St. Moritz Vito Schnabel Gallery is pleased to announce New Watercolors, the first solo exhibition in Switzerland for American artist Walton Ford, opening March 18, 2018. Ford’s work draws on the visual language and narrative ambitions of traditional natural history painting to examine the intersection of human culture and the wild world from which it has emerged. Specifically, his art focuses on how animals exist in the human imagination. For New Watercolors, the artist will debut a series of new paintings on paper that elaborate on his fascination with the story of a female black panther that escaped from the Zürich Zoo in the winter of 1933.
On view through May 6, the exhibition will be accompanied by an illustrated catalogue featuring an interview with Heidi Zuckerman, Nancy and Bob Magoon CEO and Director of the Aspen Art Museum in Colorado.
In 1950, Zürich Zoo Director Heini Hediger (1908—92) published a text about the incident of the black panther in Wild Animals in Captivity, Butterworths Scientific Publications:
“Nearly ten weeks after the escape, that is not until the middle of December, a casual laborer on the boundary between Zürich Oberland and St. Gallen discovered the panther under a barn, and killed it for food. Before that, the information was often received that the panther had been seen here, there and everywhere, yet the whereabouts of the great cat could never be pointed out with certainty, suspicious tracks always turning out to be those of dogs. The most incredible suggestions were made by the public to the zoo authorities; for example, the help of a clairvoyant should be sought to search for the escaped animal, or that it should be exorcised by the representative of a certain religious sect.”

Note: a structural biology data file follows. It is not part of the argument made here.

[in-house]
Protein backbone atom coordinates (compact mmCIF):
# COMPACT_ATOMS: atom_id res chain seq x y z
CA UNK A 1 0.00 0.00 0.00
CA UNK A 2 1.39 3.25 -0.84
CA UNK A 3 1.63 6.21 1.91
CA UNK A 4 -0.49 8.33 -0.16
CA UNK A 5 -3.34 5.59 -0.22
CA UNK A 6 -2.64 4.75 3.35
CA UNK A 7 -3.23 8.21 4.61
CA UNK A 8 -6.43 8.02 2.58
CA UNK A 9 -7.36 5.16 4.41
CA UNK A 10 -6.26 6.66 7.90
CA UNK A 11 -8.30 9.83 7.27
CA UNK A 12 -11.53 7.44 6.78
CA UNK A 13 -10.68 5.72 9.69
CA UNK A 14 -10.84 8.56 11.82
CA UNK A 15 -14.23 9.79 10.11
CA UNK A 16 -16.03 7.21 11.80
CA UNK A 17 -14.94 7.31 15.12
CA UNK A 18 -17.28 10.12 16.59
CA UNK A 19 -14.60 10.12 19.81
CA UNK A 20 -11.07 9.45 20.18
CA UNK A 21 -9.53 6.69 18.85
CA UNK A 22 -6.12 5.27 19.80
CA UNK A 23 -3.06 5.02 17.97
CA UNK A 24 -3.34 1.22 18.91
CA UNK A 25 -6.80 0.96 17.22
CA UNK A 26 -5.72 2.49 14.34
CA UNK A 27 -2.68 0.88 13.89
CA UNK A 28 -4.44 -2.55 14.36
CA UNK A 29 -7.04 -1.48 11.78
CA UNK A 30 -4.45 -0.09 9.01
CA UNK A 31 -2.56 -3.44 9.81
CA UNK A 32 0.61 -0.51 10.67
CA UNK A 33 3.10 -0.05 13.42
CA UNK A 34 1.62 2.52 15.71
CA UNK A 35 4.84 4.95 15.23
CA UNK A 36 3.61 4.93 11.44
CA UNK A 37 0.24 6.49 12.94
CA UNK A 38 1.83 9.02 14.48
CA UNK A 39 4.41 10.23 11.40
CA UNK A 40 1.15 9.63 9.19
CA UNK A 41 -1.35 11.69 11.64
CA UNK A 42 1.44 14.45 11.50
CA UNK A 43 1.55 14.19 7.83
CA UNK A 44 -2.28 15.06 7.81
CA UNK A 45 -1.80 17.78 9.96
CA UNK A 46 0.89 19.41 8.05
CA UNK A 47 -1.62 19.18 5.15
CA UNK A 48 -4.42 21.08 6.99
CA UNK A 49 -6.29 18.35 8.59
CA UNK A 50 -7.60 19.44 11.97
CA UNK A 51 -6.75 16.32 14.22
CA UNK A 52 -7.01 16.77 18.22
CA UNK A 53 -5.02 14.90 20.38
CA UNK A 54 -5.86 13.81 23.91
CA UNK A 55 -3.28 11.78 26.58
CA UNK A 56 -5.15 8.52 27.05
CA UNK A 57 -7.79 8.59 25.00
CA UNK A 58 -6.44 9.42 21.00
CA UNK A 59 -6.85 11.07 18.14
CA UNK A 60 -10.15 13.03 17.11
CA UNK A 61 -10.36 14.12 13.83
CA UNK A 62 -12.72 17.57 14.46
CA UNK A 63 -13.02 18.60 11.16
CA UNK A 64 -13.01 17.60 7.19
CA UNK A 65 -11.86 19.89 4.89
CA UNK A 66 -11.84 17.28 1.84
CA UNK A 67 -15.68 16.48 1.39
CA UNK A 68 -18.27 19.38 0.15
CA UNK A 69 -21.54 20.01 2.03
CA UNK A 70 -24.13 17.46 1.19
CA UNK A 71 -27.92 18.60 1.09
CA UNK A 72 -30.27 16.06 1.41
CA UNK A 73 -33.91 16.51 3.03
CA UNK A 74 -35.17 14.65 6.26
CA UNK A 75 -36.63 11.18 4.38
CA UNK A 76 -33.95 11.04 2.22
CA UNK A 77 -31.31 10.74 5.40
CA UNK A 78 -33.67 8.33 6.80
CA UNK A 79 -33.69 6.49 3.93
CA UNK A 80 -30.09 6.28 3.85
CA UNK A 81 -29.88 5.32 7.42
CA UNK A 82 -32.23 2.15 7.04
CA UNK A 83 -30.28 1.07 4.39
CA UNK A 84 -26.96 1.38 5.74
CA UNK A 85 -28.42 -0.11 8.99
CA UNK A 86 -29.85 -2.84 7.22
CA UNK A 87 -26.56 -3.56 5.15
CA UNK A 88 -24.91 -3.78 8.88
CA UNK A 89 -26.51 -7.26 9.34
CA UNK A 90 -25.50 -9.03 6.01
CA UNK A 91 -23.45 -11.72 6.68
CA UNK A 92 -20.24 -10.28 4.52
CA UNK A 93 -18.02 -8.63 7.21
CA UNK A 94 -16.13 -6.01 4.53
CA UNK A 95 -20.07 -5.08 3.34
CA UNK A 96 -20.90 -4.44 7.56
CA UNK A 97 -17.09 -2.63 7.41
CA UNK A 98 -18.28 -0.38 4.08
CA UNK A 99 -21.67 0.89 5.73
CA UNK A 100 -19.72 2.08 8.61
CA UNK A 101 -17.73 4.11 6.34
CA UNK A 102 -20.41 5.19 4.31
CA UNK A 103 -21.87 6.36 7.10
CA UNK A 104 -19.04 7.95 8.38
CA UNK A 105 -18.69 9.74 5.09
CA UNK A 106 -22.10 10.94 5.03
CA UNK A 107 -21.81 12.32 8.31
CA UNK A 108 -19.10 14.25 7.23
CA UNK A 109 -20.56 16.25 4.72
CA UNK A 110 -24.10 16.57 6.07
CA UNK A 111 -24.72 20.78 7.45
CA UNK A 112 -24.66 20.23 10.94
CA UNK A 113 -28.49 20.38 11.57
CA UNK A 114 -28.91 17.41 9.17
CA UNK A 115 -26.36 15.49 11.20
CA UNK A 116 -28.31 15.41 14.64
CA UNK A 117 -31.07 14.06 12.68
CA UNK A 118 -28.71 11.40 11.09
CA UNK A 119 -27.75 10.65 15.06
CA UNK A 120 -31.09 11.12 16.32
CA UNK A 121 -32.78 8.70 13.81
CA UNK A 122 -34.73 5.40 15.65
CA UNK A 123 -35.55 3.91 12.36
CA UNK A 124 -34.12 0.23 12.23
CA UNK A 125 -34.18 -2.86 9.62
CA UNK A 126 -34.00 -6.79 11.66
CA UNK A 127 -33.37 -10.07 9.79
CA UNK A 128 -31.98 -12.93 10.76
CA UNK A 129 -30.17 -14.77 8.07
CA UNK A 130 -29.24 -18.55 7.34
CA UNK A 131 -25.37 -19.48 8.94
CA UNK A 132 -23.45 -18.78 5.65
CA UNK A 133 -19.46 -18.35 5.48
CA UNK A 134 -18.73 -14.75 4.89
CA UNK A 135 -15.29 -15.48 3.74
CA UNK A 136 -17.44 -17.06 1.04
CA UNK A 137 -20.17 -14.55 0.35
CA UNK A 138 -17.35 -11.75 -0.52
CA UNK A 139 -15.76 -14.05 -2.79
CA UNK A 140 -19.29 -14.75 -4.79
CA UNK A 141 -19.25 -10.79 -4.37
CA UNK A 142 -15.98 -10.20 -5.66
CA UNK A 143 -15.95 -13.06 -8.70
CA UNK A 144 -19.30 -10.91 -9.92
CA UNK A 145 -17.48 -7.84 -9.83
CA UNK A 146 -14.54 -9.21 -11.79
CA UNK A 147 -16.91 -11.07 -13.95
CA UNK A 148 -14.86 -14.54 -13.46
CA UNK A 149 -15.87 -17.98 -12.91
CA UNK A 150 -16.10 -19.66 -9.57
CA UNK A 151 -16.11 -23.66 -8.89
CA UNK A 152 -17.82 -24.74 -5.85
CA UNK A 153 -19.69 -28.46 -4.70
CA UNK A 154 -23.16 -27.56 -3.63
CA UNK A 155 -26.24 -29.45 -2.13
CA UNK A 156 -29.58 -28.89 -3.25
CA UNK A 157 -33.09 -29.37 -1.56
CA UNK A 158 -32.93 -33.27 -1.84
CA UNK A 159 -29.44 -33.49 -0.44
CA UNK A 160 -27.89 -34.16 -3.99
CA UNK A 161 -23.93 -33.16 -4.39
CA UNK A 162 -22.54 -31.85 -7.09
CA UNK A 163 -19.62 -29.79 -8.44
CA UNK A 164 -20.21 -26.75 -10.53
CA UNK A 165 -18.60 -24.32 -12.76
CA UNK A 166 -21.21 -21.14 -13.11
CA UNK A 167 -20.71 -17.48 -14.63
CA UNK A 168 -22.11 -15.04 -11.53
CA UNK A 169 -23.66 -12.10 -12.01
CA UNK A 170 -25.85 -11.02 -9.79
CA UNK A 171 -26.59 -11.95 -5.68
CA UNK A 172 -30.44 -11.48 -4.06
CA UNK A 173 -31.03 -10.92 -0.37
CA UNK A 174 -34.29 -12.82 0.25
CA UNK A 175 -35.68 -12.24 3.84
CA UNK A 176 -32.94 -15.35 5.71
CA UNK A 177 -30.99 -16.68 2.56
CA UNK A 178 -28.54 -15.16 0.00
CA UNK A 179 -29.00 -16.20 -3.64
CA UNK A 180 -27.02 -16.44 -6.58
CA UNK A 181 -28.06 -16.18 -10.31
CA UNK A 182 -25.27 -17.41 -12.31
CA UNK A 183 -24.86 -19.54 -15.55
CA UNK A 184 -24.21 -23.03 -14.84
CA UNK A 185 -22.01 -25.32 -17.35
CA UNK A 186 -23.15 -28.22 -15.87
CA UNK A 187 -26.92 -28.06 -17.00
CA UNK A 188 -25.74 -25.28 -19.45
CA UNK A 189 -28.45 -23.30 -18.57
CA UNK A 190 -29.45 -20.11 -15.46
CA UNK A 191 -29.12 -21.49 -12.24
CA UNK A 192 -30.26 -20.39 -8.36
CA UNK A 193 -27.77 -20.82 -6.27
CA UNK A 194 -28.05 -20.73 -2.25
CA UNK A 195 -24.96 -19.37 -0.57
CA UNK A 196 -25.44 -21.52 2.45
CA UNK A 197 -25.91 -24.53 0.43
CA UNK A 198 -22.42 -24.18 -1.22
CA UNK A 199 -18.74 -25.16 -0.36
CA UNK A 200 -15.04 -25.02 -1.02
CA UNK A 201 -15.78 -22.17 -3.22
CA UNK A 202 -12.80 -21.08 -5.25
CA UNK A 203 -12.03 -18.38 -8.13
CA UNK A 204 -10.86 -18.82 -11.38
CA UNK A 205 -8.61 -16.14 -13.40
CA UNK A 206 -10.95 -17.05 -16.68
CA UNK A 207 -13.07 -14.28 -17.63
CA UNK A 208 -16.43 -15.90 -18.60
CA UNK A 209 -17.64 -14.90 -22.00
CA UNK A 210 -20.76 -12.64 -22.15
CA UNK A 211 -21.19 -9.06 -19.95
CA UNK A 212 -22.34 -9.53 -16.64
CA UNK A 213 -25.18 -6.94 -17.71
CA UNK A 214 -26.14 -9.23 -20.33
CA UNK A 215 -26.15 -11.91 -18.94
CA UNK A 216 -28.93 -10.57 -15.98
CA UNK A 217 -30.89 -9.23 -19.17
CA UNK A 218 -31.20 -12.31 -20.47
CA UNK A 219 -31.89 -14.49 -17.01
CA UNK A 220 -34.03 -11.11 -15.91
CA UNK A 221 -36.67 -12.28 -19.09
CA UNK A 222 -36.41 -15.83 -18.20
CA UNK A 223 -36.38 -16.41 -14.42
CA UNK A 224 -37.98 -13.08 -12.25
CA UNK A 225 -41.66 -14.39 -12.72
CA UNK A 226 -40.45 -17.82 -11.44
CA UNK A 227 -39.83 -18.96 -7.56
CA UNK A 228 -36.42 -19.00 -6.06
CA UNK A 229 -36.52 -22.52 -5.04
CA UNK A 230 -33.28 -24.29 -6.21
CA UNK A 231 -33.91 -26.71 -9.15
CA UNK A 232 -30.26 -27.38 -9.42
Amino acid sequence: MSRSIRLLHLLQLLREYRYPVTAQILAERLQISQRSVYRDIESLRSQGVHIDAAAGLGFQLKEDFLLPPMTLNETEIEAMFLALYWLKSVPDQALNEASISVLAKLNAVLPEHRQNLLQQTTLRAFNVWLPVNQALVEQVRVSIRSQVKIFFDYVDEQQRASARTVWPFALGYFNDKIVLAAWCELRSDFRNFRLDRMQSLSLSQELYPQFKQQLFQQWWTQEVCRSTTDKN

Vito Schnabel, founder and principal of Vito Schnabel Gallery, commented: “We are honored to exhibit the work of Walton Ford. The way he has brought together the art historical traditions of John James Audubon and the great naturalists of the past with profound and often challenging cultural themes has established him as a uniquely American artist. With the sociopolitical and environmental issues at the forefront of global thought, Walton’s art feels urgently relevant. We have admired Walton for years, and our team is thrilled and excited by the opportunity to work with him.”
About the Artist
Walton Ford (b. 1960) grew up in the Hudson Valley and currently lives and works in New York. He first studied film at the Rhode Island School of Design before focusing solely on painting. Inspired by the work of Hieronymus Bosch and Pieter Brueghel the Elder, Ford’s engagement with historical subject matter imbues his large-scale watercolors with an old-world feel. He can often be found at the American Museum of Natural History sketching animal anatomy and relishing in the picturesque dioramas. Public collections include the Museum of Modern Art, New York; Whitney Museum of American Art, New York; and the Smithsonian American Art Museum, Washington D.C. Ford’s solo exhibitions include Tigers of Wrath: Watercolors by Walton Ford, at the Brooklyn Museum, New York (2006); Walton Ford: Bestiarium, which opened at the Hamburger Bahnhof Museum für Gegenwart, Berlin (2010) and traveled to the Albertina, Vienna, and Louisiana Museum of Modern Art, Denmark; Walton Ford: Watercolors, at Paul Kasmin Gallery, New York (2014); Walton Ford, at the Musée de la Chasse et de la Nature, Paris (2015-16); and Calafia, at Gagosian Gallery, Beverly Hills (2017).